Community Food & Farm Inspiration

A Progressive Dinner: Celebrating Interdependence

Sven Eberlein
Written by Sven Eberlein
We’ve all come to cherish our independence from the toils of pre-industrial life, and nobody wants to turn back the clock. However, we have arrived at a junction where we are asked to move beyond the dependence vs. independence paradigm, into a realm of interdependence. A progressive dinner is one such example of how to evolve in that direction.

From plastic garbage in the middle of the Pacific and raging forest fires to the extraction and burning of fossil fuels, hardly a day goes by without mother Earth’s feedback to our unsustainable human ways. In an ironic twist of cause and effect, the very things that have enabled us to become ostensibly independent of nature — our cars, planes, big agriculture, and air-conditioned suburban settlements — are bringing us back to the timeless understanding that our own fate on a planet with limited resources is intrinsically linked to an equilibrium of living creatures and organic matter.

We’ve all come to cherish our independence from the toils of pre-industrial life, and nobody wants to turn back the clock. However, we have arrived at a junction where we are asked to move beyond the dependence vs. independence paradigm, into a realm of interdependence. A progressive dinner is one such example of how to evolve in that direction.

wasteIt’s really not that complicated: We do not have the resources on this planet — the oil, the metals, the water, the forests, the soil — to continue the wasteful lifestyles we’ve become accustomed to. No matter how hard we try, our perceived independence is only momentary and limited in scope, fueled by the burning of carbon it took millions of years to form. While technological advances in making clean sustainable sources of energy like solar and wind power more efficient and readily available are very important, the notion that we could maintain our current standard of living on a mass scale without any fundamental changes to the ways in which we relate to one another is, quite frankly, wishful thinking.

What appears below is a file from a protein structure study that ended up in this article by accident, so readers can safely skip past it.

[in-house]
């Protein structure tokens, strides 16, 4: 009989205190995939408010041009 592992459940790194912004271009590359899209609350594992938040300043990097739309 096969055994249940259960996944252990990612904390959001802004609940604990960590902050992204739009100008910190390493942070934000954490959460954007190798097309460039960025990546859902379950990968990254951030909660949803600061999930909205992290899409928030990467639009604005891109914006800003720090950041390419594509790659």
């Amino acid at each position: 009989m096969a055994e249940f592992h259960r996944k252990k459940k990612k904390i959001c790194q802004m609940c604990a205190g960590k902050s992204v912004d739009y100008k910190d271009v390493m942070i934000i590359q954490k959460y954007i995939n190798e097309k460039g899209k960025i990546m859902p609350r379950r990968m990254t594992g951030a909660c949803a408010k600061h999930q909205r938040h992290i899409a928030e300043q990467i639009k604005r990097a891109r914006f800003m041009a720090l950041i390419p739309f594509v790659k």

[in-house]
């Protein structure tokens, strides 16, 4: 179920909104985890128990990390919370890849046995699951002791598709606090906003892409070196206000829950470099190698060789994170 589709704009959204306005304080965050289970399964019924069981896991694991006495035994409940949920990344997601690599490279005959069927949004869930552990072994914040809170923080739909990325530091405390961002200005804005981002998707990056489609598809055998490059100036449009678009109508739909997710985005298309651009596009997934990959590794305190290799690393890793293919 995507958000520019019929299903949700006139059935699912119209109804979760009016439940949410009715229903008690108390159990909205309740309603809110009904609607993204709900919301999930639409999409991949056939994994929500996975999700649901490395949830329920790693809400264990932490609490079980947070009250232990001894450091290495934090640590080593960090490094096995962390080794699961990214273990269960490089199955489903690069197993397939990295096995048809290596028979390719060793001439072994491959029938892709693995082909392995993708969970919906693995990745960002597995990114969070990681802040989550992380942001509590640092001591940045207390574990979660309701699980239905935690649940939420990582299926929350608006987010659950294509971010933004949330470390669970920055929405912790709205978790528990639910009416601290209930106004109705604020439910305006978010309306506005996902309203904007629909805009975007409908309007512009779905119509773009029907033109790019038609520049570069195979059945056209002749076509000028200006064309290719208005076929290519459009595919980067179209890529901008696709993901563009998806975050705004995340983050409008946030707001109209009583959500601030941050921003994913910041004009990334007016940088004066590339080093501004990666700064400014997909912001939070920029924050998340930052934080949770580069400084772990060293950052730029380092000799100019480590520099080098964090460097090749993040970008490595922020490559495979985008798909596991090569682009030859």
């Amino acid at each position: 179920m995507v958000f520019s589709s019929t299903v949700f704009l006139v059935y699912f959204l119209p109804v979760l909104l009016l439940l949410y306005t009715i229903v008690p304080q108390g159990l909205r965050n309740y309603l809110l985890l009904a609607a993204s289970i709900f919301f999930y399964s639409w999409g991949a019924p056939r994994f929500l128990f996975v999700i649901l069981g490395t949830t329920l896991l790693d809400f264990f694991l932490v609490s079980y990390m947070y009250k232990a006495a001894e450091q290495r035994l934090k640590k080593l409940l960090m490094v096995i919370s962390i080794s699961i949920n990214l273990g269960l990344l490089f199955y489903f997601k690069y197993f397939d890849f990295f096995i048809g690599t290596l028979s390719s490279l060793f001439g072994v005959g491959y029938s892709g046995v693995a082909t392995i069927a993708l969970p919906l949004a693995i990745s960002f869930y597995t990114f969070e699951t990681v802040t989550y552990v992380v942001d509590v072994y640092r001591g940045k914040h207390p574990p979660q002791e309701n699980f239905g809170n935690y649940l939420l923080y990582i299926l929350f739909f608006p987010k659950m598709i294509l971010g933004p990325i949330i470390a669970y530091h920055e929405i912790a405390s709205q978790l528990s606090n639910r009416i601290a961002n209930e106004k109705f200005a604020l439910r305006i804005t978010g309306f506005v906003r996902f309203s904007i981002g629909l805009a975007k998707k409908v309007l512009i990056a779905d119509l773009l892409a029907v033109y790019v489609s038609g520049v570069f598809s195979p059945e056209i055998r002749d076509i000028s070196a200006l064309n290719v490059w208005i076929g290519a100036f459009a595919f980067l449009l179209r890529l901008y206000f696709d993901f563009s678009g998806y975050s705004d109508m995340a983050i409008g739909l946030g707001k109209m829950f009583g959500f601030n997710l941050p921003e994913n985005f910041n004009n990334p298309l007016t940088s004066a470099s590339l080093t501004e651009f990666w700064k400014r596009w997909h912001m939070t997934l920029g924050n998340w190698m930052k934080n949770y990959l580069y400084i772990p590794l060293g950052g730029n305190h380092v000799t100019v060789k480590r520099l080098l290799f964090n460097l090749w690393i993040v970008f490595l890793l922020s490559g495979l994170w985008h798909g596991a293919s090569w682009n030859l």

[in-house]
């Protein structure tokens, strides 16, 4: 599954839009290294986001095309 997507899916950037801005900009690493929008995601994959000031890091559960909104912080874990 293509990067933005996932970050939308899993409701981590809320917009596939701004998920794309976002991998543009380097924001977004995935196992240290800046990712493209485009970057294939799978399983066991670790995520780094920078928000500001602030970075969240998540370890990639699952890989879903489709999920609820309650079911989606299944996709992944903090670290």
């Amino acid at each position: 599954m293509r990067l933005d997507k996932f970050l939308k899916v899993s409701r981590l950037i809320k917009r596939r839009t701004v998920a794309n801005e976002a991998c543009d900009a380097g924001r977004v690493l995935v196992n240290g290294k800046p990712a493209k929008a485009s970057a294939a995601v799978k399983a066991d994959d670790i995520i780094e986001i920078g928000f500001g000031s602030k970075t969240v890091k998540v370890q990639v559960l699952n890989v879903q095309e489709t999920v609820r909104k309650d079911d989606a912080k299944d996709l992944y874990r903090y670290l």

While some of the causes related to climate change are very complex and can be overwhelming to the individual, some of the solutions are much more simple and within everyone’s personal reach. Similar to the political process, We the People have a lot more power to change The Way Things Are than we’d like to believe. Since The Way Things Are is not an option for humanity’s future on planet Earth, we need to use our creativity and imagination to find new ways that are more in rhythm with Mama Earth’s beat. Changing the way we eat, the most basic shared human experience, is a logical step to new ways of being, and a shared meal is a ripple in this sea of change. But before we can envision this change, we must understand that we are all in the same boat.

We All Need Someone to Talk to

I understand the appeal of independence, of getting in your car and driving wherever you want whenever you want it. I understand the thrill of booking a cheap last minute flight to the other side of the world, and completing a trip that 200 years ago would have taken a lifetime, in a weekend. I understand the convenience of grabbing a quick bite to eat at a fast food place because cooking is so time-consuming and I have at least 50 things to do that seem more important (like writing this essay).